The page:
Smith & Wesson shareholders say no to nuns plea on human rights

Smith & Wesson shareholders say no to nuns plea on human rights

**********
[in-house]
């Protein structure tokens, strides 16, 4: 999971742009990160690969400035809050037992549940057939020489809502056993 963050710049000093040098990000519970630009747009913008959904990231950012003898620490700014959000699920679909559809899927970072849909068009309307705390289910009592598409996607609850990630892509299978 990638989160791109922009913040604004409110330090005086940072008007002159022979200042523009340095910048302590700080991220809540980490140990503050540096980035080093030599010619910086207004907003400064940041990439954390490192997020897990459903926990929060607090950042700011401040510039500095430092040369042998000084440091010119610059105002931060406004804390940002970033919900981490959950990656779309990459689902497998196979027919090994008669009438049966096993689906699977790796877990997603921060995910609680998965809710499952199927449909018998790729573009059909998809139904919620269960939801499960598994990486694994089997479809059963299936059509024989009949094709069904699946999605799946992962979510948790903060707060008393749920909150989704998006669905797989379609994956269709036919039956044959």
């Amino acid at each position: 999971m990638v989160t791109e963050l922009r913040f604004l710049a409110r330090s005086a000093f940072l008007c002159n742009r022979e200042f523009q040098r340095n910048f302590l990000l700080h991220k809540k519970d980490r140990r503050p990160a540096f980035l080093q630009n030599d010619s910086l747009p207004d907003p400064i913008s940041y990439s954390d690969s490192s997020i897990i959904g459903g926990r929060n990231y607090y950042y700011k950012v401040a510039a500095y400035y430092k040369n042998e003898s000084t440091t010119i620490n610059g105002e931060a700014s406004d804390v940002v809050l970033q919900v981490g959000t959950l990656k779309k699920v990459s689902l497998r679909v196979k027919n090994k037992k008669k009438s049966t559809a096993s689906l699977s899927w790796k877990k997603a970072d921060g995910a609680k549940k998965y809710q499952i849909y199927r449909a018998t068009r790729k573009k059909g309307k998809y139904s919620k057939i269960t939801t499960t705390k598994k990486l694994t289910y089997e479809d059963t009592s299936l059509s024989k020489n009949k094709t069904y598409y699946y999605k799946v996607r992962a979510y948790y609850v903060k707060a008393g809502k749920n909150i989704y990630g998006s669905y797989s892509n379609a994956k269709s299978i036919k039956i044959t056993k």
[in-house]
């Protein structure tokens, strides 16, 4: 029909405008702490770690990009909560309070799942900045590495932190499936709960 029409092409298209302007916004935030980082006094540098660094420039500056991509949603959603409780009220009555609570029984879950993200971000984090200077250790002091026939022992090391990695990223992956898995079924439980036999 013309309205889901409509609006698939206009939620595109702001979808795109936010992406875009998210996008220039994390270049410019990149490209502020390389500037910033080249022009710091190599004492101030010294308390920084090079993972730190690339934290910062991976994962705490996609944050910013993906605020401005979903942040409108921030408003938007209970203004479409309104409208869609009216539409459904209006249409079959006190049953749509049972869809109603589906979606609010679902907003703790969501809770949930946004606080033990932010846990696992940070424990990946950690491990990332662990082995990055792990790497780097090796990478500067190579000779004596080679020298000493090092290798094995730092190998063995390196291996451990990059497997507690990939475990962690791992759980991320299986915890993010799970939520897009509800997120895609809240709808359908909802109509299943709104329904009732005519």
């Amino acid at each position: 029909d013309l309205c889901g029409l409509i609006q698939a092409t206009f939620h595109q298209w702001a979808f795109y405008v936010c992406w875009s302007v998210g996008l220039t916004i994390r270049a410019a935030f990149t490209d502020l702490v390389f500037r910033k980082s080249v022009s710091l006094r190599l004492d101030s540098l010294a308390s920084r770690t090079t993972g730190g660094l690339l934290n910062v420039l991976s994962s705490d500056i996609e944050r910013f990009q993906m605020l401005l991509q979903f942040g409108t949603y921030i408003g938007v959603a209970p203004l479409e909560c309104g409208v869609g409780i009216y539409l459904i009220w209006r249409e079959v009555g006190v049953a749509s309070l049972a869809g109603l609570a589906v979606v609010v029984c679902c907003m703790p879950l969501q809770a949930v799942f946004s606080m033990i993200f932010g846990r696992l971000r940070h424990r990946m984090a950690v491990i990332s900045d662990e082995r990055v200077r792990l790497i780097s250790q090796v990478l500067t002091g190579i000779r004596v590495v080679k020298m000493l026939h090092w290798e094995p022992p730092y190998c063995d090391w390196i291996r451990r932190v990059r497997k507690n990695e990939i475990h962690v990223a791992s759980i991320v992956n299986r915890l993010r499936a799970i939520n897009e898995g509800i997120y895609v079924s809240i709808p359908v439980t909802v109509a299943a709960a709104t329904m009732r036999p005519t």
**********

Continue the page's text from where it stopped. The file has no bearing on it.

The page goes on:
SPRINGFIELD — Smith & Wesson shareholders did not pass a resolution sponsored by Catholic nuns and others that would have forced the gunmaker to develop a human rights policy. The resolution brought by Adrian Dominican Sisters, as well as 14 other Catholic religious communities and Catholic health care groups, called on the company to mitigate the risk to human rights posed by the sale of firearms to civilians. “We have never attempted to conceal our deep concern about the devastating toll of gun violence in our communities, nor the fact that we are proponents of gun safety including a tightening of regulations that would prevent guns from getting into the wrong hands,” said sister Judy Byron of the Adrian Dominican Sisters in her statement to shareholders. “The majority of us are people of faith, some of us school teachers and health professionals. I expect that you are as troubled as we are when another gun violence event occurs, particularly one involving a Smith & Wesson firearm. Our advocacy on gun safety has been characterized by S&W management as a ruse whose real intention is to put the company out of business and to abolish the second amendment. We have always said this is not our agenda. Again, we seek to make the business, the products and the consumers who buy them, safer. We seek – as everyone here must surely do – to save lives. The groups, known collectively as the Interfaith Center on Corporate Responsibility are part of […]

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